In the Summer of 1966, when the Cultural Revolution got underway, many emerging groups of Red Guards felt repressed in their revolutionary fervor by school and university authorities who attempted to keep the situation under control. The Red Guards wanted to go to Beijing and Chairman Mao to look for justice and sympathy, and to share their experiences with other groups. This formed the beginning of a period of revolutionary networking (chuanlian 串联) which lasted from August 1966 until March 1967. While many came by train and car, thus overburdening the transport infrastructure, those who walked all the way to Beijing were considered to be truly demonstrating their revolutionary credentials.
Beijing was the center of the networking movement. Millions of Red Guards piled into the city. Classrooms and university dormitories were turned into reception stations. The networkers received free meals, for they were "guests of Chairman Mao". The Red Guards also were given free transport passes within the city and free admission to parks. The greatest reward, of course, was to catch a glimpse of Mao. To this end, ten "audiences" were organized, on 18 and 31 August, 15 September, 10 and 18 October, and 3, 10, 11, 25 and 26 November 1966, where Mao ‘inspected’ millions of Red Guards. These mass receptions contributed to the further worship and deification of Mao, and helped him to vanquish local political and Party resistance to the Cultural Revolution.
After having visited Beijing, the Red Guards swarmed out all over the country. Some went to Mongolia, others to Xinjiang, or Guilin, or Shanghai. But the places where the Long March had passed through provided great drawing power for many youngsters who considered themselves to be on a Long March of their own. These destinations, so-called "Memorial Places of Revolutionary History", included Shaoshan (Mao’s birth place), Jinggangshan (the cradle of the Communist Party), Zunyi (where Mao had become the leader of the Party), Luding Bridge (where a heroic crossing over the Dadu River took place), and Yan’an (the revolutionary base area where the Party’s policies had emerged and matured during the 1930s and 1940s).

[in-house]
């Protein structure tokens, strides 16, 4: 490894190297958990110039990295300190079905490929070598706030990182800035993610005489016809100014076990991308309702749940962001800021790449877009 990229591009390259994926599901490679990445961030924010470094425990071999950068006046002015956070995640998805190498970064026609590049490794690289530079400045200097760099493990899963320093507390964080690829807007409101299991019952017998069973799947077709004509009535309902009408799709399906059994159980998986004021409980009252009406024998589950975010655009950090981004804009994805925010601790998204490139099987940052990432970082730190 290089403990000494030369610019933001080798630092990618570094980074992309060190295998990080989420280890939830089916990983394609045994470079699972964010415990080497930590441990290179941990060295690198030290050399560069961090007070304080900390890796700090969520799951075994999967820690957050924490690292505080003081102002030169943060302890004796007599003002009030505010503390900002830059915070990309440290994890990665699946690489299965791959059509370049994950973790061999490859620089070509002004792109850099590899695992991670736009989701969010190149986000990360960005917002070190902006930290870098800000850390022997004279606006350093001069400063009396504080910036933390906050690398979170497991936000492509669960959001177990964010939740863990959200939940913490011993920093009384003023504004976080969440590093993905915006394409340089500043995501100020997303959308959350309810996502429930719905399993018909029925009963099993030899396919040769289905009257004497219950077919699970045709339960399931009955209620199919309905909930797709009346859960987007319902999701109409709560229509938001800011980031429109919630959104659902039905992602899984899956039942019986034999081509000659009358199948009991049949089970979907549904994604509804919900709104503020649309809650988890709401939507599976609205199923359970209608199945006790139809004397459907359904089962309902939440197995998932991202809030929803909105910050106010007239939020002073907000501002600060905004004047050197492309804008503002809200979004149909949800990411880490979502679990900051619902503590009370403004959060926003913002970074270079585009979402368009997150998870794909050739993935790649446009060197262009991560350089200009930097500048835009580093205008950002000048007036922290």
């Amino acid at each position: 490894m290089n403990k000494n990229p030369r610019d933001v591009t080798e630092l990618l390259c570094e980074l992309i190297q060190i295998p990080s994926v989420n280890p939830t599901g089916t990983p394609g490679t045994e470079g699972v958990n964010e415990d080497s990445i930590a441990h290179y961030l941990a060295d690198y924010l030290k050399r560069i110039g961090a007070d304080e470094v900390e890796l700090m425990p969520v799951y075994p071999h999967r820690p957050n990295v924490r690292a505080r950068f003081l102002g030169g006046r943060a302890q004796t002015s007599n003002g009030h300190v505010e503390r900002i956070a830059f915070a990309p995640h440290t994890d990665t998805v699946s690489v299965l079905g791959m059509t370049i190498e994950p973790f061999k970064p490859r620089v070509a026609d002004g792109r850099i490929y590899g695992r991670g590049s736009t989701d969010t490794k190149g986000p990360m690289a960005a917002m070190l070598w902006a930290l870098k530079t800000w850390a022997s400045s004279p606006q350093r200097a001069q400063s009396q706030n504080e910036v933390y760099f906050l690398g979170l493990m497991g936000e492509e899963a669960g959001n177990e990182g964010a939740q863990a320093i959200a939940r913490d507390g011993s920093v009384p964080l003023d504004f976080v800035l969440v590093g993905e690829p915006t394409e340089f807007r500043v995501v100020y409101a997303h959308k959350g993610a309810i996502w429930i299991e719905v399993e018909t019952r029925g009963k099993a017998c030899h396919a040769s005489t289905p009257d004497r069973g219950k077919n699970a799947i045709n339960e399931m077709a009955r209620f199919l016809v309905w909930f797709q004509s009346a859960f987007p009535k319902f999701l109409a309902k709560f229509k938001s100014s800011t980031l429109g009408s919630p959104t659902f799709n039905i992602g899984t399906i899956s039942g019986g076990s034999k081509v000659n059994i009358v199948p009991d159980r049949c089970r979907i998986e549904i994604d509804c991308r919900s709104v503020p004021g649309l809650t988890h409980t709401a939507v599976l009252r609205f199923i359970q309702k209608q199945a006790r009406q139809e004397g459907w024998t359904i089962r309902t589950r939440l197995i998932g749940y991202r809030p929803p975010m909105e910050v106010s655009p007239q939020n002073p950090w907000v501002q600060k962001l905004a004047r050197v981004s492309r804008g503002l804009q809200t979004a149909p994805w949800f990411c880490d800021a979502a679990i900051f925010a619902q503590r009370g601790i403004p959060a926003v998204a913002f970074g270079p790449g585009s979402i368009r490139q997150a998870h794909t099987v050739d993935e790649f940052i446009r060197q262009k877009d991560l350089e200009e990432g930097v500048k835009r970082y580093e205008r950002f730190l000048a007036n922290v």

However, all this travelling of millions of people led to an enormous congestion. By the end of 1966, the Central Committee sent out calls to terminate the movement, and the Red Guards were urged to return home and continue conducting the Cultural Revolution there. By February 1967, all reception stations and liaison offices were closed. The movement was seen as having served its political purpose. For many youngsters, however, this had been the first time they had been able to travel and see their country.
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